HiVol Sampling Field Sampling Manual, 2003 40
1. Guidelines for the HiVol Sampling Procedure for Assessing Chronic Hazard Associated with Trace Metals in Particulates
Three requirements of the sampling procedure are:
That the lab provide quality control information to accompany all reported measurements.
That trip blanks accompany every 5 samples collected, and that 5 blank filters be analyzed prior to field circulation for every new filter type put into use.
That the Hi Volume sampler draw a sample over a full 7 days per filter, and that the 7 day sampling intervals be contiguous (one interval following immediately after another) over the course of a full year. These requirements maximize the amount of information obtained from the current sampling equipment and lab methodologies so that a chronic exposure hazard can be calculated with the greatest accuracy without significantly increasing the costs of sample collection and analysis. Other requirements are:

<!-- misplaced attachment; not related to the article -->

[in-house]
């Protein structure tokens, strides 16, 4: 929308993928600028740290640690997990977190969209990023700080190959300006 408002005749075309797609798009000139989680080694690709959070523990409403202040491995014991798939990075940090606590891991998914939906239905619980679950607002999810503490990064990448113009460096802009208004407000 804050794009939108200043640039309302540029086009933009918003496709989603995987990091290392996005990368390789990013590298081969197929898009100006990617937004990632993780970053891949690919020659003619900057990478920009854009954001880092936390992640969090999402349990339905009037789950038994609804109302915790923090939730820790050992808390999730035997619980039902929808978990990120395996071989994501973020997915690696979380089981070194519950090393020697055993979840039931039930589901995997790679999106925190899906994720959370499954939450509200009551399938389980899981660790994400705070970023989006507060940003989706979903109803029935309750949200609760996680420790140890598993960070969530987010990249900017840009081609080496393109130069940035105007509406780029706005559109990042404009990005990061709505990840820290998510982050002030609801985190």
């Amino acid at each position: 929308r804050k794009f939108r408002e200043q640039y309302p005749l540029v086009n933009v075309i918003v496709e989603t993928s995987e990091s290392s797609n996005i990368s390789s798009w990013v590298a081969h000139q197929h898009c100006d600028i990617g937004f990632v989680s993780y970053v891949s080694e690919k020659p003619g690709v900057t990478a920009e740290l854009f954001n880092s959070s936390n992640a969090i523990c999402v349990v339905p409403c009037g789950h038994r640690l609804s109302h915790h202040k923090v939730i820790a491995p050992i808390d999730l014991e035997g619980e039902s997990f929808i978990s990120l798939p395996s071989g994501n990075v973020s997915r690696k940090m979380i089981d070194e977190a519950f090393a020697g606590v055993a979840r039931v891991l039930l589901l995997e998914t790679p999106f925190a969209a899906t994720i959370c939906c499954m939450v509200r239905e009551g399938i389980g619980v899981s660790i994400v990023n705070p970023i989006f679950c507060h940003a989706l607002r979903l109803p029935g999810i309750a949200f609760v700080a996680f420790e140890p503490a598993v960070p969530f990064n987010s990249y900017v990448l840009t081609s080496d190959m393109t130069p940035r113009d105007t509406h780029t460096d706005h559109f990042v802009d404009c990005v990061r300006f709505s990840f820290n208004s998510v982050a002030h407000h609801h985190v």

That the site meet Ministry standards for particulate sampling.
That the motor exhaust from the HiVol must be vented away from the sample inlet according to Ministry standards. Any lab providing analysis services must meet Ministry certification requirements.
An assessment of the chronic impact of trace metals involves calculating the average metal concentration found in a sequence of samples. The HiVol sampling method involves drawing particulate onto a filter. Lab analysis of the sample will determine the combination of metals in the sample and metals in the filter. In calculating an averaged ambient metal concentration, the averaged metal content of the filters must be subtracted from the averaged total (sample and filter) of the metal measured. The greatest source of uncertainty in calculating ambient metals concentrations is generally due to the variability in the metal composition of the filter.